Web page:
NOTE: If you or someone you know has a disability that may prevent them from getting under a desk or table, share this important PDF document that explains what to do if you are managing a disability. Developed by the Earthquake Country Alliance, the information it provides is priceless.
The United States Geological Survey (USGS) estimates that Southern California has a 99.7% chance of experiencing a large, destructive earthquake in the next 30 years. 99.7%. The odds for central and northern California may be slightly less, but still hover around 97%. It’s hard to get more likely than that.
Geologists have identified many dozens of dangerous fault lines that are either new, or haven’t been active for many years. Many of these faults are capable of producing widespread damage if they rupture. And these are only the faults we know about. As an example, in 1994 when the Northridge Earthquake struck Los Angeles, killing at 57 people, and injuring another 8,700, it occurred on a fault scientists didn’t even know existed.
When the southern end of the region’s largest fault, the San Andreas, ruptures (and it is more than 160 years overdue for just such an “adjustment”) experts predict there will be over 1,700 fires in Southern California within minutes. If a 6.6 magnitude earthquake were to strike in a large city, there is concern the entire area would be destroyed by fire. When this happens, the fire department and other life saving agencies will be overwhelmed. They’ll have no choice but to respond to the largest, most crucial emergency calls, which means the vast majority of us will only have ourselves and each other to rely upon.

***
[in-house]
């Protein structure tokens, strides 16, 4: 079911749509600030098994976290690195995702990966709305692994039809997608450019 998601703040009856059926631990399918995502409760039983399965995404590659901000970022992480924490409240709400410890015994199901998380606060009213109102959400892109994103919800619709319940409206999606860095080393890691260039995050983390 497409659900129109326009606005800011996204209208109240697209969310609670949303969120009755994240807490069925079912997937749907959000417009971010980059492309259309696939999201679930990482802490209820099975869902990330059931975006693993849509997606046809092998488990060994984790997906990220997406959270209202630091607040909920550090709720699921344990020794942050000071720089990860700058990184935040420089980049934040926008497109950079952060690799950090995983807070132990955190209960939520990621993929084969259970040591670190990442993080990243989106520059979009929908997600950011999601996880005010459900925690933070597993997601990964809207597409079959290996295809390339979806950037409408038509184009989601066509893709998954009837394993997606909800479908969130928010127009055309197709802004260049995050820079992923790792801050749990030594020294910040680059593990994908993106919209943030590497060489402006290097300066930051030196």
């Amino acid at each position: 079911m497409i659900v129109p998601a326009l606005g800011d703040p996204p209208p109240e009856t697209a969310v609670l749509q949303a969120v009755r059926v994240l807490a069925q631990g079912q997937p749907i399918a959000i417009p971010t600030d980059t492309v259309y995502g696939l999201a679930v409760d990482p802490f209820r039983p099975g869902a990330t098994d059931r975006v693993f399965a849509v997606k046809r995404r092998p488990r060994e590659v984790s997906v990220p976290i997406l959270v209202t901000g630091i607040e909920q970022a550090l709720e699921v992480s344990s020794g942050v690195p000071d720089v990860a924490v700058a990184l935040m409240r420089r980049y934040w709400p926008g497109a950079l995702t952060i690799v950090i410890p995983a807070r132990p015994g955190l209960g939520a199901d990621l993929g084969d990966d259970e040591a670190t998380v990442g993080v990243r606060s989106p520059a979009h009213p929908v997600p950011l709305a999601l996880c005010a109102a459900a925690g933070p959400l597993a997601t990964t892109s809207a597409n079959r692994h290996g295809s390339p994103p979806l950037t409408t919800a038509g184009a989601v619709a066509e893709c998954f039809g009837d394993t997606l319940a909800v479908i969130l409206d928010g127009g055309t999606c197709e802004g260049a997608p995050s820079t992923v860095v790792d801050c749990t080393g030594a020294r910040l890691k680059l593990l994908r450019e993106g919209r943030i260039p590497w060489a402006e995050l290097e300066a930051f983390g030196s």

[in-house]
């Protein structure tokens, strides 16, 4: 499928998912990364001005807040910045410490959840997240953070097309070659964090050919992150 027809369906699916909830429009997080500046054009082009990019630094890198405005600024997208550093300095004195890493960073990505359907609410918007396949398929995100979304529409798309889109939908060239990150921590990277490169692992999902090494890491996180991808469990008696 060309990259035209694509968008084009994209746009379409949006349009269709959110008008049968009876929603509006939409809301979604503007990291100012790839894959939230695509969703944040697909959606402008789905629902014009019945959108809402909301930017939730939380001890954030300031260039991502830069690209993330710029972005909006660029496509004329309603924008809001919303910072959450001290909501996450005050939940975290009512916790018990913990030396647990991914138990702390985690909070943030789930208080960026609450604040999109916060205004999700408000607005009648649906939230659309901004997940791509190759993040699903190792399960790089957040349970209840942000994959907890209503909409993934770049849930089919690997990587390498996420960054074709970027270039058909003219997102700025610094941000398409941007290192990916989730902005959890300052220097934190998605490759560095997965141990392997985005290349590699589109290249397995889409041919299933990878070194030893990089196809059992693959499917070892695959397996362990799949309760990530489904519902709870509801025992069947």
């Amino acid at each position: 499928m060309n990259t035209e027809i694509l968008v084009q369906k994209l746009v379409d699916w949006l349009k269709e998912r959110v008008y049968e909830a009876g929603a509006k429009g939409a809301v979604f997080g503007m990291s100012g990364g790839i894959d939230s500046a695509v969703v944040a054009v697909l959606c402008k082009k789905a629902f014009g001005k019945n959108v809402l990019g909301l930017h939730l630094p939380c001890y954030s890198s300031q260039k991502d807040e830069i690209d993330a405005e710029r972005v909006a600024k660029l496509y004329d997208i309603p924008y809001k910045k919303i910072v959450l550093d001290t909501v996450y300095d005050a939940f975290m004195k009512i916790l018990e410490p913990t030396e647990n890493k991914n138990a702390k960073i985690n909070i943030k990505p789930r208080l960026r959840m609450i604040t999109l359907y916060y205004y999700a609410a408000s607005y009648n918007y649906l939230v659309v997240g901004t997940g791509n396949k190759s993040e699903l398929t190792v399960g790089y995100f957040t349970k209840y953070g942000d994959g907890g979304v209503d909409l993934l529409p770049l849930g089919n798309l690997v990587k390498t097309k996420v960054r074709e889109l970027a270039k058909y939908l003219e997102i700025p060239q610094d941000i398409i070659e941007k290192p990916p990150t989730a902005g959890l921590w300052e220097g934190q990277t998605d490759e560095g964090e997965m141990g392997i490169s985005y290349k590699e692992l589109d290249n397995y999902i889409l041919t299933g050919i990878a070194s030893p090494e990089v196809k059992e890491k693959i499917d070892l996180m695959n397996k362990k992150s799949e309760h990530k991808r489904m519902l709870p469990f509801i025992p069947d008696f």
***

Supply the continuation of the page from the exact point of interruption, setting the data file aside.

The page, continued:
Dr. Lucy Jones, recently retired from the USGS, and many other experts, say many communities within the State of California aren’t ready for a major earthquake. As just one example, should a major quake strike the City of Los Angeles, it could:
Are you prepared in the event of a significant earthquake?
Do you have a minimum of three days of supplies?
Have you practiced what you’d do when a major earthquake occurs?
MySafe:Riverside is here to help. For additional information, or to schedule a visit to your school, church, or civic organization, please contact us.